"The new dating confirms the place of the Omo fossils as landmark finds in unraveling our origins," said Chris Stringer, director of the Human Origins Group at the Natural History Museum in London.

The 195,000-year-old date coincides with findings from genetic studies on modern human populations. Such studies can be used to determine when the earliest modern humans lived.

The findings also add credibility to the widely accepted “Out of Africa” theory of human origins which holds that modern humans (later versions of Homo sapiens) first appeared in Africa and then spread out to colonize the rest of the world.

(Source: National Geographic News)

Mary Leakey’s 100th Birthday

When Mary Douglas Nicol was born 100 years ago today, the idea of human physical evolution was only a few decades old, and very little evidence of any human-like creatures beyond ourselves and living apes had been discovered.

Some specimens of Neanderthals had been found, but the most complete belonged to an aged, worn, arthritic man. This contributed to a common view that whatever ancestors we had were, like Hobbes’ image of primitive life itself, “nasty, brutish, and short.”

Through a life of dedication to research and exploration of Africa’s Rift Valley, Mary met and married Louis Leakey and together they brought to light some of the most significant and spectacular remains of ancient human ancestors more apelike, and more clearly energetic and capable than many had ever considered possible. The discovery in 1960 of Homo habilis, the “handy man” marked the earliest known expert stone tool makers, and the footprints at Laetoli revealed for the first time a snapshot of our apelike forebears in action. Read more.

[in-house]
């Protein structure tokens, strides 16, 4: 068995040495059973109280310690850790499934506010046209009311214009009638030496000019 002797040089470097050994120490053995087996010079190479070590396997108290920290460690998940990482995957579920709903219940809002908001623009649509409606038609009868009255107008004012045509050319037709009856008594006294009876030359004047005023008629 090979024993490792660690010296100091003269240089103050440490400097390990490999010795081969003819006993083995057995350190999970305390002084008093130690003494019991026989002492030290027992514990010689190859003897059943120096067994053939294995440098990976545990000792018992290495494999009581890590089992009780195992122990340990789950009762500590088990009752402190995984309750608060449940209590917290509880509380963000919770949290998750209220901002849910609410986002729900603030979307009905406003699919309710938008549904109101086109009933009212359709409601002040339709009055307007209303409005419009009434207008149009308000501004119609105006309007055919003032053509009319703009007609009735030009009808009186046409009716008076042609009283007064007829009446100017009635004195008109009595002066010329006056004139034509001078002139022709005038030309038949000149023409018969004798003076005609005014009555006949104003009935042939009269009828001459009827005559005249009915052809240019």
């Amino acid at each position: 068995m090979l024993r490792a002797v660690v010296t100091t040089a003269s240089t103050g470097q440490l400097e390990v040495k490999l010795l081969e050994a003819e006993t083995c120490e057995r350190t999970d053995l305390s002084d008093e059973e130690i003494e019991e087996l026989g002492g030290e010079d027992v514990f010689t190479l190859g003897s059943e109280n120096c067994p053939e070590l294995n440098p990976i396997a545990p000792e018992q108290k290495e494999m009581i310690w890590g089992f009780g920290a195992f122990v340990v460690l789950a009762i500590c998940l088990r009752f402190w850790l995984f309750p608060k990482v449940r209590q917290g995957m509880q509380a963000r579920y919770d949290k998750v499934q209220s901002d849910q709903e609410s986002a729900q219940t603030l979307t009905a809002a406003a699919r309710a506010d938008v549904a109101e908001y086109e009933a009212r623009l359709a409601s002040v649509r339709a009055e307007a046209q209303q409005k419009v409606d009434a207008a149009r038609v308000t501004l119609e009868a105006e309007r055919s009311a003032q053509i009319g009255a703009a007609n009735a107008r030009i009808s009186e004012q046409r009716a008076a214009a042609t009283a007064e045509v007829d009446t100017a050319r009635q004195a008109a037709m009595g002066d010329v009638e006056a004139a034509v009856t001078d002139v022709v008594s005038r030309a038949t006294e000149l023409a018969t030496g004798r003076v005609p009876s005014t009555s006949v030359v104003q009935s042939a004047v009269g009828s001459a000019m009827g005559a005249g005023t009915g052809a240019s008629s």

Leakey’s Angels

(From left: Biruté Galdikas, Jane Goodall, and Dian Fossey)

These three women were hand selected by the anthropologist Louis Leakey to study the behaviours of orangutans, chimpanzees, and mountain gorillas for the purpose of uncovering the relationship between primates and the environment. Although Leakey was specifically interested in tying their observations to human evolution, these women were pioneers in their fields, uncovering vast amounts of information regarding great ape behaviour and ecology. By the time of Leakey’s death, Goodall and Fossey had conducted massive amounts of research in Gombe and the Virunga mountains, while Biruté Galdikas was just beginning her work in Indonesia.  A fourth researcher, Toni Jackman, was also planning to leave for the purpose of research into bonobo behavioural ecology, but inadequate funding resulted in her being unable to leave.

These women are marvels of primatology - brave, intelligent, and committed to conservation, even to the point of death in the case of Fossey. Their work has shaped our understanding of our own evolution as well as the evolution of our closest relatives. They are truly inspiring!

NEW DELHI: Google, today, commemorates Mary Leakey’s 100th birthday anniversary with an attractive doodle. Leakey, a renowned British archaeologist and anthropologist, was born on February 6, 1913 in London, England and is well known for her significant discoveries and exploring the fossils of the ancient hominines. She collaborated with her husband Louis Leakey through a large part of her career and her three sons also entered the same field. She died on December 9, 1996 at the age of 83.

Leakey's discoveries included the fossilised Proconsul skull, an extinct ape that is believed to be ancestor to humans. Another discovery was that of the Zinjanthropus skull, an early hominin, at Olduvai Gorge. She is also credited with developing a system to classify stone tools found at Olduvai as well as discovering Laetoli footprints. Over the course of her career, Leakey wrote four books.

read more here